Volunteer at Aston Hall
If you’re interested in volunteering for Birmingham Museums Trust then find out more at: www.bmag.org.uk/support-us/volunteer
To celebrate National Volunteers Week we asked our staff to nominate volunteers who they felt had gone above and beyond in their roles. The difficulty for everyone was selecting just one person to nominate as we have so many wonderful people giving their time as volunteers!
So here to announce the winner is Deputy Director Simon Cane….
I’m Zoe and I volunteer with the curatorial team at Birmingham Museum and Art Gallery. I’ve recently graduated with my MA in museum studies, and I’m using my annual leave to volunteer once a week at BMAG (I otherwise work in an academic library). The museums sector is so incredibly competitive so I’m focussed on doing all I can to ensure I become a curator one day… and that means volunteering!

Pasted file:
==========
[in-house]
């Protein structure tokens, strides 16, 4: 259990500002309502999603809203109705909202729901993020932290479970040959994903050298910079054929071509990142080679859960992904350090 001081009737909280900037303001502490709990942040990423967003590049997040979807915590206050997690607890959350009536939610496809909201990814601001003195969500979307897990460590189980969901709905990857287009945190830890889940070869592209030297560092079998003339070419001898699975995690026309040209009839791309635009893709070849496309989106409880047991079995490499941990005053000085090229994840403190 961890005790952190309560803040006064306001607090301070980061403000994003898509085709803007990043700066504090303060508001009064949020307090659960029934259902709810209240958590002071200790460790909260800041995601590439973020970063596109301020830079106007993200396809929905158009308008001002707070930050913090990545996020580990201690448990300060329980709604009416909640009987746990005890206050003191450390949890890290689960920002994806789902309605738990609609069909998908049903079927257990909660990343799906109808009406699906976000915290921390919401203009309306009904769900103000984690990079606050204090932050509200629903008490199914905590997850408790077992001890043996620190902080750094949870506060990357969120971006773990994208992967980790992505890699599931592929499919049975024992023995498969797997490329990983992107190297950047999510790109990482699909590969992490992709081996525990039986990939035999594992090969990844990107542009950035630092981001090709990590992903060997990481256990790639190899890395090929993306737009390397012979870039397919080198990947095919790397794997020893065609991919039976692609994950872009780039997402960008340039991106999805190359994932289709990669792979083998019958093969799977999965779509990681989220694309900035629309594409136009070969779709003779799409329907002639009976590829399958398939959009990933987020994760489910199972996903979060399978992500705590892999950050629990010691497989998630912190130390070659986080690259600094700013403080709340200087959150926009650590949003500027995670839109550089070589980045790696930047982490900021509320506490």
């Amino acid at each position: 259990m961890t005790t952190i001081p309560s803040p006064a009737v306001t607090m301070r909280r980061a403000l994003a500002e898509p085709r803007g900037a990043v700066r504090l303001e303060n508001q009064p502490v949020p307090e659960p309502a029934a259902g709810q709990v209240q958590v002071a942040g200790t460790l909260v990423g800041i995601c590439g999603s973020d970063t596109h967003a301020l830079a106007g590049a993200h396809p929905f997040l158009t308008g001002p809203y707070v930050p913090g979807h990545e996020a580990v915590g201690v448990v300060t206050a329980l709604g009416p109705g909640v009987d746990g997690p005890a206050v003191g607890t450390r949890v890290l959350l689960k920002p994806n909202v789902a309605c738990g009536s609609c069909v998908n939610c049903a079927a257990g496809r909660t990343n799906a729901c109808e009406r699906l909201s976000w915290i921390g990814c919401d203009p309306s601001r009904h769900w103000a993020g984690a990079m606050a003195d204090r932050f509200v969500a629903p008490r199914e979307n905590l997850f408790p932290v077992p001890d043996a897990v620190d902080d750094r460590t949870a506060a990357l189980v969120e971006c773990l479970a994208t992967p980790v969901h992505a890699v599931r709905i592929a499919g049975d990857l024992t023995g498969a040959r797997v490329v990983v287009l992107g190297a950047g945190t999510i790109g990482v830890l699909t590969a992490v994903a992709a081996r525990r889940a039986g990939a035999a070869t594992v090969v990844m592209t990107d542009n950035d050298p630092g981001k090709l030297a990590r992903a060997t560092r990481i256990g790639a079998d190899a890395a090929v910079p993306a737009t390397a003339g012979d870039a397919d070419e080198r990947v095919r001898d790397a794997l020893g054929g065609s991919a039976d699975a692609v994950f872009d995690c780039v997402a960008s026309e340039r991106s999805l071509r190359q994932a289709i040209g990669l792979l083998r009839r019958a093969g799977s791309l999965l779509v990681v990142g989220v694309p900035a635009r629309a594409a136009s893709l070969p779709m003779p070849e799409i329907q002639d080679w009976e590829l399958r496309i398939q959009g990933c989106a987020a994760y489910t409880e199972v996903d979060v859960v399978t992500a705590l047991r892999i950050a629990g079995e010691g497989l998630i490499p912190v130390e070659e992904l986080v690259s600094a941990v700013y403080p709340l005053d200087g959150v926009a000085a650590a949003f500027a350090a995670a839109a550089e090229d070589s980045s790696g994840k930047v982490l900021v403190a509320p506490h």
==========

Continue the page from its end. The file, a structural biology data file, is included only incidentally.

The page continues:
Birmingham Museum and Art Gallery (BMAG) was the obvious choice when I was looking to volunteer. I’d previously worked as a Visitor Services Assistant at Aston Hall and as an intern with the exhibitions team at BMAG, and had loved every second of it. The curatorial team in particular are extremely experienced and incredibly supportive. They have so much knowledge and expertise between them, and they always have time to share what they know. It’s a pleasure to work with them.
Since starting my volunteering in March, I’ve been researching and blogging about the museums’ Ancient Near East collection. I was lucky enough to assist with the Near East Gallery install whilst interning in the summer last year, so it’s been good fun to learn more about the objects I got to handle back then, and to share what I’ve learned by blogging. Back in March Adam (Curator of World Cultures) and I installed a selection of ornately carved Nimrud ivories in the gallery. They are some of the oldest objects in BMAG’s collection and are even more amazing because they may have been cleaned by famous murder mystery writer Agatha Christie. She was in Iraq helping out at the archaeological dig that uncovered them back in the 60’s.